Mr. Elder: Well, that’s an excellent point. I have said that there is systemic racism, but not the kind of systemic racism that you think. [An example is] when you compel a parent to send a kid to my former high school Crenshaw High School, where there was a front-page LA Times article a couple of years ago, noting that only 3 percent of the kids at my former high school can do math at grade level, and where Ice T told me he attended … because he wanted to go to a Crypt’s school. [Crypt] is the name of the gang that controls that school. What responsible parents send their kid to a school where only 3 percent of the kids can do math at grade level and by the way, a school that is run by the Crypts? The answer is nobody would, but you are mandated to send your kid there, because of the way our public education system is set up.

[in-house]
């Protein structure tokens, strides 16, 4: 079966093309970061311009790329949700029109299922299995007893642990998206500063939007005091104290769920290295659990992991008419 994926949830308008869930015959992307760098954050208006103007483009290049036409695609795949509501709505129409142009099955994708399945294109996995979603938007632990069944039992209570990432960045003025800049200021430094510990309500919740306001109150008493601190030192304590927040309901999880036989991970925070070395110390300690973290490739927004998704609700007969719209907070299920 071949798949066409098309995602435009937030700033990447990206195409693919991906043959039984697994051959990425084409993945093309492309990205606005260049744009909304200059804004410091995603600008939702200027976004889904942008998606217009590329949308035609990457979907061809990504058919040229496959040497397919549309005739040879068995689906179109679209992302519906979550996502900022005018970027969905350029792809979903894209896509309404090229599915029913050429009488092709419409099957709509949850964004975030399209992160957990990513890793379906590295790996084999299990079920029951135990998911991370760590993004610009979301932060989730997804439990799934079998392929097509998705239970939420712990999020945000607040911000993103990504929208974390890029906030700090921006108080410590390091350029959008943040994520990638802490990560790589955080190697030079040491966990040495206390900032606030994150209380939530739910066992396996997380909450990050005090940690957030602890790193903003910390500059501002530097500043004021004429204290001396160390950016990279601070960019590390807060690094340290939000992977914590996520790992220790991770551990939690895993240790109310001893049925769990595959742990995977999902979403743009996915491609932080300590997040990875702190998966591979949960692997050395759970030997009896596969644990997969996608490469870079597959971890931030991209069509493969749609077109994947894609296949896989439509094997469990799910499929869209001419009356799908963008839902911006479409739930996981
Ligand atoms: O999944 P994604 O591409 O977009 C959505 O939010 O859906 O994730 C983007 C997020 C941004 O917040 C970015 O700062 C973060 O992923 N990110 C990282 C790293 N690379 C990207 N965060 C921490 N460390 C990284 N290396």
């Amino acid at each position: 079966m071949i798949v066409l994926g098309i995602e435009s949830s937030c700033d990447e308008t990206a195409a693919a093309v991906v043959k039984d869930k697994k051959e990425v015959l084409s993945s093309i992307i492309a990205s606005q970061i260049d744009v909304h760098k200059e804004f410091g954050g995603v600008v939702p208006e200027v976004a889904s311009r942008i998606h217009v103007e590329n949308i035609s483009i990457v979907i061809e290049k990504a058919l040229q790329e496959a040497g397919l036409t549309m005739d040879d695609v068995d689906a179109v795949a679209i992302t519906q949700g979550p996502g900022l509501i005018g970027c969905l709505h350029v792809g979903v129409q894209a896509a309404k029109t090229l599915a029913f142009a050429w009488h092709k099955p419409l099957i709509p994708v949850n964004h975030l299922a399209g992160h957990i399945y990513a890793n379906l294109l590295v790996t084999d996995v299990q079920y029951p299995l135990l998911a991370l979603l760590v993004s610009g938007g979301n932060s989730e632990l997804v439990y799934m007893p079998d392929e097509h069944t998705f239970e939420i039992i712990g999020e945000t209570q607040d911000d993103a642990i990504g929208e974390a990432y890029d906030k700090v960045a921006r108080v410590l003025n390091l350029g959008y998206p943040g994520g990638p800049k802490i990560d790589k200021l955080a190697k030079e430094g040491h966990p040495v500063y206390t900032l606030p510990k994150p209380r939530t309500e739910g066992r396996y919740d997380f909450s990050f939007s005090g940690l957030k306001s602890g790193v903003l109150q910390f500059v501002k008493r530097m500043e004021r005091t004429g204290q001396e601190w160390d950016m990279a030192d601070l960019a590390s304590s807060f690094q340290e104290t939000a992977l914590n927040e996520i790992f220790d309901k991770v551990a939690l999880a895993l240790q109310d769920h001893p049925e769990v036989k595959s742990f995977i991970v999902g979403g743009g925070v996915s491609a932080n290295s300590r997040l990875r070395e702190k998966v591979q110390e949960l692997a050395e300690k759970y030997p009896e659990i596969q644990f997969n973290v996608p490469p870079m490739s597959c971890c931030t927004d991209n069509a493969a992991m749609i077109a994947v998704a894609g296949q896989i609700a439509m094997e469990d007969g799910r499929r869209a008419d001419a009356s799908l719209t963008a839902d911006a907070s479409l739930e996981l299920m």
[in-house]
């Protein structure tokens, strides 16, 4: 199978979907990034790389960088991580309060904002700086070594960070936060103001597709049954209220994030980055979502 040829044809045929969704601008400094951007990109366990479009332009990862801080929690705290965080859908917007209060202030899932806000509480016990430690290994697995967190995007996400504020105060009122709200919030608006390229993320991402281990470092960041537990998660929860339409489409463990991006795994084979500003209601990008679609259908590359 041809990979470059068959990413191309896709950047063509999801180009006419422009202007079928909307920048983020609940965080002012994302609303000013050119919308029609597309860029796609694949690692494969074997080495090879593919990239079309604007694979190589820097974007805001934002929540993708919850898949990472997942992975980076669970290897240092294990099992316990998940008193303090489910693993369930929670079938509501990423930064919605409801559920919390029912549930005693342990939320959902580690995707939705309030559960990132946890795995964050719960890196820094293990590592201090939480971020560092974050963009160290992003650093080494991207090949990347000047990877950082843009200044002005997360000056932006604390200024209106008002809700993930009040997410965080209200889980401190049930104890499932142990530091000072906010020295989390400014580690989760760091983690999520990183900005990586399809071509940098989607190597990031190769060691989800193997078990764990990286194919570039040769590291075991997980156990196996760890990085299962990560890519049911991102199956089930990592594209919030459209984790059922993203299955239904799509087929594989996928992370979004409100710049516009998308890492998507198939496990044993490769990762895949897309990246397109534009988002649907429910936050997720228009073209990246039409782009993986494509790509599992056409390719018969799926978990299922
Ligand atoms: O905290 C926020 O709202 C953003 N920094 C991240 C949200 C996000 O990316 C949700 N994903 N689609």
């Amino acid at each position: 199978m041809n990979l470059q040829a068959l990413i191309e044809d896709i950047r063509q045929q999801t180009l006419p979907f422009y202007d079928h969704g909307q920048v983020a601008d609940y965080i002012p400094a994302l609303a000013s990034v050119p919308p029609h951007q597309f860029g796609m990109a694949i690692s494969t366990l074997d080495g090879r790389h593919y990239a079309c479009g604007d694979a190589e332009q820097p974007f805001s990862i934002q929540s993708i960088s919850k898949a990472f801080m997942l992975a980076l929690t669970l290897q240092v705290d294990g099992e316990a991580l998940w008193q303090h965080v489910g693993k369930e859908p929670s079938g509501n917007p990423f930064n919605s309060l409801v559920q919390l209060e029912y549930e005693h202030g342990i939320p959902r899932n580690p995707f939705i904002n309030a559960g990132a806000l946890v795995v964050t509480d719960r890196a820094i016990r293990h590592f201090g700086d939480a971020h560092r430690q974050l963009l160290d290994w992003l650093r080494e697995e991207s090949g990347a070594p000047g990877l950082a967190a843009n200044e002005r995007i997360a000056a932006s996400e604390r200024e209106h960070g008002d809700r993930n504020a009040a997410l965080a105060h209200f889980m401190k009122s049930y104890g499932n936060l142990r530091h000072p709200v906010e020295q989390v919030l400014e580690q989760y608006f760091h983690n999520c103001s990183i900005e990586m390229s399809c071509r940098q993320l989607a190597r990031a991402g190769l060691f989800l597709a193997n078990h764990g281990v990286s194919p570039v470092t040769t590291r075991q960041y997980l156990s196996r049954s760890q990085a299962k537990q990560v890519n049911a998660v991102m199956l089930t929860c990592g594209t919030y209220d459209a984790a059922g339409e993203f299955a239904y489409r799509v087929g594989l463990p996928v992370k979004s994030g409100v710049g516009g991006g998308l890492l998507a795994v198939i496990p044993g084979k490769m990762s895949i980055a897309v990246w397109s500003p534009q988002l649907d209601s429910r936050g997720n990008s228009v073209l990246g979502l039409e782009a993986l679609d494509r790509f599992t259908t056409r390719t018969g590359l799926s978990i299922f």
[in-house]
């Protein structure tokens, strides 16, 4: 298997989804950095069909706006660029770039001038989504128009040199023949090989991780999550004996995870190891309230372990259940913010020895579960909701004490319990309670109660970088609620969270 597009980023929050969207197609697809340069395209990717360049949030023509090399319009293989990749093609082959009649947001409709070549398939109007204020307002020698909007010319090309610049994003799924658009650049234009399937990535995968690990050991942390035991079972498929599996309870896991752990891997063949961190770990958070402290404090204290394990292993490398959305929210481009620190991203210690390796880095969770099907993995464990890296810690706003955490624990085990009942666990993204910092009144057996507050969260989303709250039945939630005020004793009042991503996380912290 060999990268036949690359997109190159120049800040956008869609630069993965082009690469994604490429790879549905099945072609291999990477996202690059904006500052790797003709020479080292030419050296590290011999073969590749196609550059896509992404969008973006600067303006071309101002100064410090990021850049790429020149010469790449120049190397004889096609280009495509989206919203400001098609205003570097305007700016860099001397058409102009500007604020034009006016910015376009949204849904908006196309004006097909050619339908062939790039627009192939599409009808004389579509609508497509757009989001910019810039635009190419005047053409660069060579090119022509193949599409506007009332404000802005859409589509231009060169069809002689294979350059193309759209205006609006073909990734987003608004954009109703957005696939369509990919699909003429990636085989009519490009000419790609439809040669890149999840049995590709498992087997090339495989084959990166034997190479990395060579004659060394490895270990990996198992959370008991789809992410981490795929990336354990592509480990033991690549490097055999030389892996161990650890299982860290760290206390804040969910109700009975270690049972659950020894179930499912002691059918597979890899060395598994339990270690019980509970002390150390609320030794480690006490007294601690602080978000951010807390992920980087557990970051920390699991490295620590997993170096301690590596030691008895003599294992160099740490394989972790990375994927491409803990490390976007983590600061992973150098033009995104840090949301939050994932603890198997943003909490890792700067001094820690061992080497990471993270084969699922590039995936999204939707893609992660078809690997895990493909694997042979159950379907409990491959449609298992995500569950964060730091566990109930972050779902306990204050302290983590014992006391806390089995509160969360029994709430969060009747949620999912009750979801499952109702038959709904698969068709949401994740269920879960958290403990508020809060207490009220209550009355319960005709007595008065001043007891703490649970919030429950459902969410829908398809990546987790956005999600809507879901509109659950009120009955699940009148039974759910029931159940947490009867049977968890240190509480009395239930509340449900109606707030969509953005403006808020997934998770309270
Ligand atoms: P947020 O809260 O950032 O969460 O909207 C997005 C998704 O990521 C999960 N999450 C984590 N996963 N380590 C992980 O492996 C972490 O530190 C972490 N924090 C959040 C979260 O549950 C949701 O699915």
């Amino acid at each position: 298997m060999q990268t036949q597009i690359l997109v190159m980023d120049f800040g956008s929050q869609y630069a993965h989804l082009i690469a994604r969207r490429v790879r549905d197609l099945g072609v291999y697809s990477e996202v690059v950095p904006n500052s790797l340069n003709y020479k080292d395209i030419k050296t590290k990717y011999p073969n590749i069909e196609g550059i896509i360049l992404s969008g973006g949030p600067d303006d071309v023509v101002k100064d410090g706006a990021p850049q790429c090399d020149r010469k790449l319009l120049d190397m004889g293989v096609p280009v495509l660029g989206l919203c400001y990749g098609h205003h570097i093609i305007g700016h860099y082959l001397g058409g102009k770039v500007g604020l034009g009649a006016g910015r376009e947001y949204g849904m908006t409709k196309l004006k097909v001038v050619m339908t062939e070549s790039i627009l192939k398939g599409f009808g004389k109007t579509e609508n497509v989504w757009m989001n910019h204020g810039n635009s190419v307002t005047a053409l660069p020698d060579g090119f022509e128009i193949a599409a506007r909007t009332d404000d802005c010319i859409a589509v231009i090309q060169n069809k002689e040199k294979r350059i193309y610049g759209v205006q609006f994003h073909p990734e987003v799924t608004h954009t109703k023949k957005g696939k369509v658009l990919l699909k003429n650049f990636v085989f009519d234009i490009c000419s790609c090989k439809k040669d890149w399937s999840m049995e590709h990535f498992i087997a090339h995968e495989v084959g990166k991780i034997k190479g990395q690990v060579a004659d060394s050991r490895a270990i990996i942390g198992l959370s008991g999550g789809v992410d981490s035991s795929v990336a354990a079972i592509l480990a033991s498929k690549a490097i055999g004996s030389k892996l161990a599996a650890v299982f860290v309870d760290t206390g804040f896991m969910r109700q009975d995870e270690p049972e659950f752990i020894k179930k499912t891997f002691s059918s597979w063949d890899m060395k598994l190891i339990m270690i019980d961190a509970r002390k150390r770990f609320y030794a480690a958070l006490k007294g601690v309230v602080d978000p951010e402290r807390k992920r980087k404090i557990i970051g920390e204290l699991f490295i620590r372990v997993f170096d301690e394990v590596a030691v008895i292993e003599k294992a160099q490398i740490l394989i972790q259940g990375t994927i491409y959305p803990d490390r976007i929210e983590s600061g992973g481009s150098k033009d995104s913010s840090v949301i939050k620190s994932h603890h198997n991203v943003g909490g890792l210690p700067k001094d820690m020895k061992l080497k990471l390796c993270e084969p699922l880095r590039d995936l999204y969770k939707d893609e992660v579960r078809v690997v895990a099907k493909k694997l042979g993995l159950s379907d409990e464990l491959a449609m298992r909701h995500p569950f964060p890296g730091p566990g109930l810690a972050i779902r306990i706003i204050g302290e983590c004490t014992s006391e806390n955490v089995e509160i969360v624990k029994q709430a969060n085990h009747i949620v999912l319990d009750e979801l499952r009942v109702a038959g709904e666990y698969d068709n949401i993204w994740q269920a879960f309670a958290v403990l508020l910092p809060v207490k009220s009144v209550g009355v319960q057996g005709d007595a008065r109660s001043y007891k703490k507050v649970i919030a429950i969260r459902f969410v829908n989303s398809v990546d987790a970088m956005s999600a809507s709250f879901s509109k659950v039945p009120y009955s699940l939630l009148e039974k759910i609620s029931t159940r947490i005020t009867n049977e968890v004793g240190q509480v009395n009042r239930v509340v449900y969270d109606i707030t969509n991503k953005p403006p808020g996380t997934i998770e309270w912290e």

The Republican Party wants to give that urban parent a voucher, so that parent can take their kid to a school that the kid can get in. Now, if you’re mandated to send your kid to an inferior, underperforming government school, it seems to me that is systemic racism. If you are incentivizing women to marry the government, and allowing men to abandon their financial, moral responsibility and causing a proliferation of black kids being born outside of wedlock, with all the attendant social ills, that is systemic racism. If you are doing nothing about policing the border so that more and more illegal aliens come to America and take jobs that would otherwise be held by unskilled black and brown workers and put pressure on their wages, that is systemic racism.